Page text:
Today, however, with the advent of our multi-media and computer generated data bases, a number of independent fact finding agencies exist and within a couple of hours of the debates, they can tell you every piece of data or "fact" that the candidates may have intentionally or unintentionally fudged on.
In the case of these debates, there were volumes of facts, on many kinds of subjects, that both candidates got wrong, either on purpose, by miscue, misinterpretation or from pure lack of knowledge. Like that judge who looked at me in a classroom at Highland High in the winter of 1970, I view this kind of behavior from both candidates as very suspect. Forget style, smoothness, passion, or any other factor you want to throw in, if someone can't tell the truth and get the facts straight in a public debate, he either ought to fire his staff for giving him false or skewed information, or examine his own set of ethics for knowingly using false statements to make a point.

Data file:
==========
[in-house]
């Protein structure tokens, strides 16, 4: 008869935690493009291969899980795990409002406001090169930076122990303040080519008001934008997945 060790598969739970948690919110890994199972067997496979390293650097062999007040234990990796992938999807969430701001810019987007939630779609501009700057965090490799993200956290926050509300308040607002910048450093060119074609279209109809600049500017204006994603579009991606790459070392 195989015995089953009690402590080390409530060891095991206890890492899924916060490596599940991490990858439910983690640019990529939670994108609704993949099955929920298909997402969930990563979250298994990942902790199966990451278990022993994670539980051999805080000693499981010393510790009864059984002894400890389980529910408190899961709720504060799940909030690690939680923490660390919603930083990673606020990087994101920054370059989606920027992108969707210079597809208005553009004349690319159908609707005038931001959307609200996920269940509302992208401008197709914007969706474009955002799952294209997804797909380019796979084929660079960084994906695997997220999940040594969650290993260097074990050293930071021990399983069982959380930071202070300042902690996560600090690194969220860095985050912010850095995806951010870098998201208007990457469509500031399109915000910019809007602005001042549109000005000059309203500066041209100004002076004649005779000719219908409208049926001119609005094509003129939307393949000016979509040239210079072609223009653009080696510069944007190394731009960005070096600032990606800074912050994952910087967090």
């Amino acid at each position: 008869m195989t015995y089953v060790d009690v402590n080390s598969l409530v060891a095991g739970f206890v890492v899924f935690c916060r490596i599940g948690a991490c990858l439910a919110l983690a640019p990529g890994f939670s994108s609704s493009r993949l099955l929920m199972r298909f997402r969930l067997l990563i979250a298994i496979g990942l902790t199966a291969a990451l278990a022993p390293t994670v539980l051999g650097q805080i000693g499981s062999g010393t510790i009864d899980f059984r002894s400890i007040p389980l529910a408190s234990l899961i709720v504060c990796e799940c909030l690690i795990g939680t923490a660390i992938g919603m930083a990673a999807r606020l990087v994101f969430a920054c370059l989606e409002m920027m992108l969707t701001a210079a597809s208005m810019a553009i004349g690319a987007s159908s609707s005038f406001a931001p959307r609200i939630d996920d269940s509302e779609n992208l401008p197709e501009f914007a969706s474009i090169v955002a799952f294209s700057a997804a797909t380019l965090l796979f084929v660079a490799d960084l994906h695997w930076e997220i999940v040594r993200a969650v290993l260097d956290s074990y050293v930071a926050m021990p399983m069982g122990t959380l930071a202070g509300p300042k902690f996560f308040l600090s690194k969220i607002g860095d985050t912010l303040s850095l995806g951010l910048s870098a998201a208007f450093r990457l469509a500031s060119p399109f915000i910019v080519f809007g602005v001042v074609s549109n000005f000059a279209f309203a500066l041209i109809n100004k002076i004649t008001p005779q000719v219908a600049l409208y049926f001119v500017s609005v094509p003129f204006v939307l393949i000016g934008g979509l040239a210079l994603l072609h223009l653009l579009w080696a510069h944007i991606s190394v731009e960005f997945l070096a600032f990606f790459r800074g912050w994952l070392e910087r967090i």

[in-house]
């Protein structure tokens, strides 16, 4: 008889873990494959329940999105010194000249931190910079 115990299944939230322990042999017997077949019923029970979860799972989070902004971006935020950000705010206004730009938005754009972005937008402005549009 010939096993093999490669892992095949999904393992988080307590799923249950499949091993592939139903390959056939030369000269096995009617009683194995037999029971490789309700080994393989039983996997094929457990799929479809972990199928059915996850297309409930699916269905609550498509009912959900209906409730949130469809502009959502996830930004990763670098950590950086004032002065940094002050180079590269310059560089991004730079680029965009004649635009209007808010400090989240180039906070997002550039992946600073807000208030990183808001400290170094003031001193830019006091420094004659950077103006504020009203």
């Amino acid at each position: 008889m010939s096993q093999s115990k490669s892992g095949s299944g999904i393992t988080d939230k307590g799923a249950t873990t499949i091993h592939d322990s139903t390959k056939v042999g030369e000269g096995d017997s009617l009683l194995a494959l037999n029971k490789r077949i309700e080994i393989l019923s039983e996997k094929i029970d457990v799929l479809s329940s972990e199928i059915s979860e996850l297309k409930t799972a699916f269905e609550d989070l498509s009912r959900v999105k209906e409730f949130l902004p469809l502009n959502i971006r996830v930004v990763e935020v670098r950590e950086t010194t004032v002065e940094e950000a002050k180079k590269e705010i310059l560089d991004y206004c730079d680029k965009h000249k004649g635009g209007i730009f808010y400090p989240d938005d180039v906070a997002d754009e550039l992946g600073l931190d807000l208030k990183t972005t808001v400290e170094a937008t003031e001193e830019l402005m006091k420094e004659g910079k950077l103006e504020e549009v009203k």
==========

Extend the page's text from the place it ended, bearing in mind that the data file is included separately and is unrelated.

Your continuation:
For me, this debate was not so much about Kerry vs. Bush but about the truth and I wasn't satisfied with either mans propensity to tell it. It doesn't matter whether you wrap it in an ivy league smothered smooth championship debate style or in a country like, down home package, a misconception, a piece of misinformation, a manipulated statistic, or maybe we should call it by what it really is, a lie, doesn't sit well with me.
Because of this, I feel neither one of these men won the debates, and now all we have to chose from are third party candidates, who never got the chance to tell their "truths" or two men who I am not sure I can trust.